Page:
public class CommonOperations<T>
{
    // No warning
    public void Swap<K>(ref K a, ref K b)
    {
        K oldA = a;
        a = b;
        b = oldA;
    }
}

Therefor, always make sure that there will be no overlapping of substitutes of the unknown types of method and class.

So! Now that we learned both about generic classes and methods, lets take our animal shelter example from the previous lesson and re-code it using both these two new concepts:

public class AnimalShelter<T>
{
    private const int DefaultPlacesCount = 20;
    private T[] animalList;
    private int usedPlaces;

    public AnimalShelter() : this(DefaultPlacesCount)
    {
    }

    public AnimalShelter(int placesCount)
    {
        this.animalList = new T[placesCount];
        this.usedPlaces = 0;
    }

    public void Shelter(T newAnimal)
    {
        if (this.usedPlaces >= this.animalList.Length)
            throw new InvalidOperationException("Shelter is full.");
        this.animalList[this.usedPlaces] = newAnimal;
        this.usedPlaces++;
    }

    public T Release(int index)
    {
        if (index < 0 || index >= this.usedPlaces)
            throw new ArgumentOutOfRangeException("Invalid cell index: " + index);
        T releasedAnimal = this.animalList[index];
        for (int i = index; i < this.usedPlaces - 1; i++)
        {
            this.animalList[i] = this.animalList[i + 1];
        }
        this.animalList[this.usedPlaces - 1] = null;
        this.usedPlaces--;
        return releasedAnimal;
    }
}

First thing we notice is that the above code generates a compiler error: Cannot convert null to type parameter ‘T’ because it could be a non-nullable value type. Consider using ‘default(T)’ instead.

The error is inside the method Release(), and it is related to recording a null value in the last released (rightmost) cell in the shelter. The problem is that we are trying to use the default value for a reference type, but we are not sure whether this type is a reference type or a primitive. Therefore the compiler displays the error above. If the type AnimalShelter is instantiated by a structure and not by a class, then the null value is not valid.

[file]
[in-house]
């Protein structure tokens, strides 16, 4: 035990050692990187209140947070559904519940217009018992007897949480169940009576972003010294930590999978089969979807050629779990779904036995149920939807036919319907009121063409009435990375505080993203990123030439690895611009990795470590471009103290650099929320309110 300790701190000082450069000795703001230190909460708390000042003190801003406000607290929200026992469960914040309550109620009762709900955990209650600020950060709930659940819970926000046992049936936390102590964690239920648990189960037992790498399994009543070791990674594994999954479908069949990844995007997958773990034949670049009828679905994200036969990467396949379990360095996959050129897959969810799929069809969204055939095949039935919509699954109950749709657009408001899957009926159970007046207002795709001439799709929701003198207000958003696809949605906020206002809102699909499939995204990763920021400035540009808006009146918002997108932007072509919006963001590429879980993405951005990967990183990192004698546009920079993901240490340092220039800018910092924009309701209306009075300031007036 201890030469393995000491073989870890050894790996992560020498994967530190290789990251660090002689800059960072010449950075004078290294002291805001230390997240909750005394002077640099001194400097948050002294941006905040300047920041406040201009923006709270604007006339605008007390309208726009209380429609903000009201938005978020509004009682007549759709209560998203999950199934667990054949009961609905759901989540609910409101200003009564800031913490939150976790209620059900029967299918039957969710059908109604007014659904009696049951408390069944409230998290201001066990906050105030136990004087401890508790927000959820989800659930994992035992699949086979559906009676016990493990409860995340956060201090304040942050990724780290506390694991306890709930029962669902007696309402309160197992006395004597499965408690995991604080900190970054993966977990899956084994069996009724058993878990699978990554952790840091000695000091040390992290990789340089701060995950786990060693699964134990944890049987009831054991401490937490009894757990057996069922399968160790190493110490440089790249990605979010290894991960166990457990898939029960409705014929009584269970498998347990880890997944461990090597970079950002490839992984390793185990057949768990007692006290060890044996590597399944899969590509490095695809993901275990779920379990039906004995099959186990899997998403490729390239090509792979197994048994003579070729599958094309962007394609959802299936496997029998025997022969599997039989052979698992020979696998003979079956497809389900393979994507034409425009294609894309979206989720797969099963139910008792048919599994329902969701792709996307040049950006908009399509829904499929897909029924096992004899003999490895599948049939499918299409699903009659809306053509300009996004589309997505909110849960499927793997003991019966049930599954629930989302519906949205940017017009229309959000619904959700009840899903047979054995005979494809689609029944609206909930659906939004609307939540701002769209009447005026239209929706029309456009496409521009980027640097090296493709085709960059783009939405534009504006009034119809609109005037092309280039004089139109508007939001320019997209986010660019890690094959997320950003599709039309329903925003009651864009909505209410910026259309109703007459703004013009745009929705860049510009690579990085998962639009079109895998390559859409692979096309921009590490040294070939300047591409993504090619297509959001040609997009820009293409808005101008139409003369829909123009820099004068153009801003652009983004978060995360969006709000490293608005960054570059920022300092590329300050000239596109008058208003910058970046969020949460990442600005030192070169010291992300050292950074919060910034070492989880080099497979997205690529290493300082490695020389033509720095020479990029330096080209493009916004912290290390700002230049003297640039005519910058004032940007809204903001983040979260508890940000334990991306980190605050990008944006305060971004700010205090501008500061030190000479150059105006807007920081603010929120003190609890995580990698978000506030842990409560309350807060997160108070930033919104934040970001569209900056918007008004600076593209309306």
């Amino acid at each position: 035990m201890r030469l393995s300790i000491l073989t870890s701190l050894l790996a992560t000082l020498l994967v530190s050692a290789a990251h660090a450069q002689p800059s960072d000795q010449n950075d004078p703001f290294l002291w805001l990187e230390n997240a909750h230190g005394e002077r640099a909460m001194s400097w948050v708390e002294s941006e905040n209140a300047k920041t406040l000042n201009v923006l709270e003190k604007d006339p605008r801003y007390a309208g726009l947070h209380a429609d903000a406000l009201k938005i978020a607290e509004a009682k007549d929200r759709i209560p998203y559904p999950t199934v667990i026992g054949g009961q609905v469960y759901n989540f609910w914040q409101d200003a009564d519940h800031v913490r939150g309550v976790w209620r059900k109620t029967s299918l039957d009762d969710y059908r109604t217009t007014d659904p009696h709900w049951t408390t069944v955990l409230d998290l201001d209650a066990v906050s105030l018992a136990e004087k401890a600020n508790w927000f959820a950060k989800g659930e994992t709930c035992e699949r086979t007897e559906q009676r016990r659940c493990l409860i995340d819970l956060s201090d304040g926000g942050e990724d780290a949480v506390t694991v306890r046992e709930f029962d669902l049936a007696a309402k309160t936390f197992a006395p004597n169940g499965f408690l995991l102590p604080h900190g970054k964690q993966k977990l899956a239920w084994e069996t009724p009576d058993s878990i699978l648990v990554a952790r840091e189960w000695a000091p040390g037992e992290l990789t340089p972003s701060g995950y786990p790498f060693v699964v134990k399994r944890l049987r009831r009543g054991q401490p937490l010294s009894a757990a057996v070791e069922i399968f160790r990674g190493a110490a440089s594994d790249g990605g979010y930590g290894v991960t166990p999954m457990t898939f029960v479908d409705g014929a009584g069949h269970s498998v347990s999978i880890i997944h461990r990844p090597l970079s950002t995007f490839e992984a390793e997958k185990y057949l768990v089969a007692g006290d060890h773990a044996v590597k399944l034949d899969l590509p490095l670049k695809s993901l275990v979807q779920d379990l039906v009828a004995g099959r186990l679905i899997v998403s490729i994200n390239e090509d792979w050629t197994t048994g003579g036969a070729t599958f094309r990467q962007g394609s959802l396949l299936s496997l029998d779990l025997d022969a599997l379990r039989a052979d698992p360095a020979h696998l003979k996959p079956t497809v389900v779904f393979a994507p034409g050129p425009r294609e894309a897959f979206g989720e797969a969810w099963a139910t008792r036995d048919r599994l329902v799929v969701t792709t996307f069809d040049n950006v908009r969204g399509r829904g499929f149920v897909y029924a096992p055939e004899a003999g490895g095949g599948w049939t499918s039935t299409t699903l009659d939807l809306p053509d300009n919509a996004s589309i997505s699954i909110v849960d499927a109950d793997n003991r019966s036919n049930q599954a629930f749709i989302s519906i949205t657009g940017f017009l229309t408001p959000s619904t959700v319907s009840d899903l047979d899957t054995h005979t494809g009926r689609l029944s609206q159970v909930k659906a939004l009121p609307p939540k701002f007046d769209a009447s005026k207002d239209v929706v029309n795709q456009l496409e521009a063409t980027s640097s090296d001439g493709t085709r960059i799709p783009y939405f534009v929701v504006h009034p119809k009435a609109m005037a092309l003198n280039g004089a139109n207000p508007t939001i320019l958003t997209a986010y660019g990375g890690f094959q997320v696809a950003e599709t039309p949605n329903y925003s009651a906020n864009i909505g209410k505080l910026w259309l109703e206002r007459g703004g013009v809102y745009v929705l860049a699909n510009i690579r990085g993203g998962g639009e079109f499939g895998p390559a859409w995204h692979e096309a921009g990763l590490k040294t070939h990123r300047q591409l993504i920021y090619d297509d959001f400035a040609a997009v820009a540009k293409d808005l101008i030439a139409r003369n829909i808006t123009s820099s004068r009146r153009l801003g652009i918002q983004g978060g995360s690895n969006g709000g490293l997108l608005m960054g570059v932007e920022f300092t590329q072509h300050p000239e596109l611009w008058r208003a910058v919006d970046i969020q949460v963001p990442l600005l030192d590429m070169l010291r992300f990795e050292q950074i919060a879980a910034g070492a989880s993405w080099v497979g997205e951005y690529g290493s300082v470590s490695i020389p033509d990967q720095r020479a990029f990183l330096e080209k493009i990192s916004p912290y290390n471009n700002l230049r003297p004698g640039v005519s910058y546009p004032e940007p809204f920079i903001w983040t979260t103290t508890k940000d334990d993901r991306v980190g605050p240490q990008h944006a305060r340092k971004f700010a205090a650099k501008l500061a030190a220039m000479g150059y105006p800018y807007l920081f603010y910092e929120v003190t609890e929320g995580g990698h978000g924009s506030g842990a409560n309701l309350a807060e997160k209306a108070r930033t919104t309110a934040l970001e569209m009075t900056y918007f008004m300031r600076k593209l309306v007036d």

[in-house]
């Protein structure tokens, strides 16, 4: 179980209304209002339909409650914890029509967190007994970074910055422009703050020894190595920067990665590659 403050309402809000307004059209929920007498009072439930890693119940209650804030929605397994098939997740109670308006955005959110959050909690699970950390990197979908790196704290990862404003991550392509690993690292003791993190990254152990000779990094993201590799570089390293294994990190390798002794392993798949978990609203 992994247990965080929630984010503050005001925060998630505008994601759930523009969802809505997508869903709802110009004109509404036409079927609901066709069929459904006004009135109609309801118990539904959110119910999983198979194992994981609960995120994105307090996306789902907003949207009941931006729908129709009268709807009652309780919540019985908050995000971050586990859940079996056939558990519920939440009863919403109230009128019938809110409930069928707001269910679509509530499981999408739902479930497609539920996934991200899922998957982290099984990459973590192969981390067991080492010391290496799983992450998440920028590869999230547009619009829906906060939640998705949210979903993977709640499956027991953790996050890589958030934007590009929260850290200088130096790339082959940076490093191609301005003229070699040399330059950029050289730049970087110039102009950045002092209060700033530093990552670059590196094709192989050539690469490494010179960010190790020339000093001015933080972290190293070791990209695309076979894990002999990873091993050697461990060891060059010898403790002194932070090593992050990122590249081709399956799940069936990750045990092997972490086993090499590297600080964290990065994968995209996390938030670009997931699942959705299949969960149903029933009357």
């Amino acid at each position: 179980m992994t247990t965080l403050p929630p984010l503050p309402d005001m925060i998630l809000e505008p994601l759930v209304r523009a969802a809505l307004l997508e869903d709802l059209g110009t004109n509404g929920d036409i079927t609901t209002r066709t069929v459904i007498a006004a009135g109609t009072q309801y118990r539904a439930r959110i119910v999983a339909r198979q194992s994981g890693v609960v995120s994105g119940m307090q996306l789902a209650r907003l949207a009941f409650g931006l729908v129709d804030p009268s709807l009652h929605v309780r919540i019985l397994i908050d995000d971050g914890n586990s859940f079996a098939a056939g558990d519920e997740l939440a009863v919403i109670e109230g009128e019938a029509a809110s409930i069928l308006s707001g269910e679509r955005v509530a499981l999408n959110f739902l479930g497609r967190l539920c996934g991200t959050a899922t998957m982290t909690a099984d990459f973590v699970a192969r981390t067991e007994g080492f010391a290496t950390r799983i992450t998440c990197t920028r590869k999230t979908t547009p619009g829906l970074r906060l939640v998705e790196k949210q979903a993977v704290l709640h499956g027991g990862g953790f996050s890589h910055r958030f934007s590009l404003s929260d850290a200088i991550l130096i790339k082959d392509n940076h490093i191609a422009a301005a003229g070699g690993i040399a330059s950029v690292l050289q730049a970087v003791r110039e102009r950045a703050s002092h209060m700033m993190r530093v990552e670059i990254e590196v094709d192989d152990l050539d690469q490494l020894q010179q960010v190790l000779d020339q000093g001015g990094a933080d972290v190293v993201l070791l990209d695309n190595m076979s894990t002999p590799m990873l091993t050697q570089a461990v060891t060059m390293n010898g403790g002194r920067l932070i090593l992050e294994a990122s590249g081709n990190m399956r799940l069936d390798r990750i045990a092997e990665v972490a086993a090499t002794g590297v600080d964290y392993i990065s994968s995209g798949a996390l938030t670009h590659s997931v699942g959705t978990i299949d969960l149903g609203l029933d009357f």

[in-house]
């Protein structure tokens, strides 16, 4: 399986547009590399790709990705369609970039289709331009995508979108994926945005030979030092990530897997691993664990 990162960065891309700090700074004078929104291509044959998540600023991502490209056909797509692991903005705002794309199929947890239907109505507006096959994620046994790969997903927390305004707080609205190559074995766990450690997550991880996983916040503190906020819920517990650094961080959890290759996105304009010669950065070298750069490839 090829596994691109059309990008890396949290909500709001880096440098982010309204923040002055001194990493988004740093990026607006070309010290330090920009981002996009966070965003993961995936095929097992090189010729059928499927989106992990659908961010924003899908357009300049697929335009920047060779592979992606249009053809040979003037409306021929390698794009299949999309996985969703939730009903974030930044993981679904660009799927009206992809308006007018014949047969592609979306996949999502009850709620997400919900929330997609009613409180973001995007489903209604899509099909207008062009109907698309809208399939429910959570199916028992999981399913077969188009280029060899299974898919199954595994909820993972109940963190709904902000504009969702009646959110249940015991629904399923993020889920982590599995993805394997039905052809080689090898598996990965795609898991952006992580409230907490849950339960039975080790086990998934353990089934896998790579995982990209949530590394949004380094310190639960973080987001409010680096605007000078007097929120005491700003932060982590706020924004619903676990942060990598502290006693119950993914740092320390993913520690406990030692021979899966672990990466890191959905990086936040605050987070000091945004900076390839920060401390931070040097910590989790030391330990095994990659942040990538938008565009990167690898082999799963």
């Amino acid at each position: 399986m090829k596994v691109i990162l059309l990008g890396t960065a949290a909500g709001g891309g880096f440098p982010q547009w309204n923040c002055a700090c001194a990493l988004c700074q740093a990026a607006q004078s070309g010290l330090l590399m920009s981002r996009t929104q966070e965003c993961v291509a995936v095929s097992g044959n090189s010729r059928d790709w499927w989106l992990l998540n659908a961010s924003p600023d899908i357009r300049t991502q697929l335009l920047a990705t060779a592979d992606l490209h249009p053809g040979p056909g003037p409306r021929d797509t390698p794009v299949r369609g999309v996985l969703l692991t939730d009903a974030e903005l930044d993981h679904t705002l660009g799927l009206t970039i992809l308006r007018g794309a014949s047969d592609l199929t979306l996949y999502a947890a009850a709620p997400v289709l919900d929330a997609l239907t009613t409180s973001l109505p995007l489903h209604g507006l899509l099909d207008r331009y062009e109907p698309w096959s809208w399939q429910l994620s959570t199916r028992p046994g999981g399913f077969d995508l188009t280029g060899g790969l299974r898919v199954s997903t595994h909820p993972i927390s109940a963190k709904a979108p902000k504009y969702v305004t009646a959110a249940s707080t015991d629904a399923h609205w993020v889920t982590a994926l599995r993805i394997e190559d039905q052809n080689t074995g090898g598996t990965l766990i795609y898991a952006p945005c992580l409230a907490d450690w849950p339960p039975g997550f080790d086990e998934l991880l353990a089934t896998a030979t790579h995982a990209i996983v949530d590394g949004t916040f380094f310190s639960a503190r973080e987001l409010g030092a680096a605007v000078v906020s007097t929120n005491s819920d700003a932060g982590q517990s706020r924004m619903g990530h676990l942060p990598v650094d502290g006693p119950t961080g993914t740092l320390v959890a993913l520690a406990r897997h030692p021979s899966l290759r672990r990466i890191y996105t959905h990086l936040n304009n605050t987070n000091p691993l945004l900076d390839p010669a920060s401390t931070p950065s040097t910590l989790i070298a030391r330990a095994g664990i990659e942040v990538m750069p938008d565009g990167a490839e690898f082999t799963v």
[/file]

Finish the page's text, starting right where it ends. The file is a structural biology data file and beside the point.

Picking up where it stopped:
To handle this problem, we have to use in our code the construct default(T) instead of null, which returns the default value for the particular type that will be used instead of T. As we know, the default value for reference type is null, and for numeric types – zero. We can make the following change:

//this.animalList[this.usedPlaces - 1] = null;
this.animalList[this.usedPlaces - 1] = default(T);

Finally, the compilation runs smoothly and the class AnimalShelter operates correctly. We can test it as follows:

static void Main(string[] args)
{
    AnimalShelter<Dog> shelter = new AnimalShelter<Dog>();

    shelter.Shelter(new Dog());
    shelter.Shelter(new Dog());
    shelter.Shelter(new Dog());

    Dog d = shelter.Release(1); // Release the second dog
    Console.WriteLine(d);
    d = shelter.Release(0); // Release the first dog
    Console.WriteLine(d);
    d = shelter.Release(0); // Release the third dog
    Console.WriteLine(d);

    d = shelter.Release(0); // Exception: invalid cell index (no more dogs)
    
    Console.Read();
}

Concluding the last two lessons: generic classes and generic methods increase the re-usability, the security and the performance of the code, compared to other non-generic alternatives. As a general rule, the programmer should strive to create and use generic classes, whenever it is possible. The more generic types are used, the higher level of abstraction there is in the program, and the source code becomes more flexible and reusable. However, you should keep in mind that overuse of generics can lead to over-generalization and the code may become unreadable and difficult to understand by other programmers.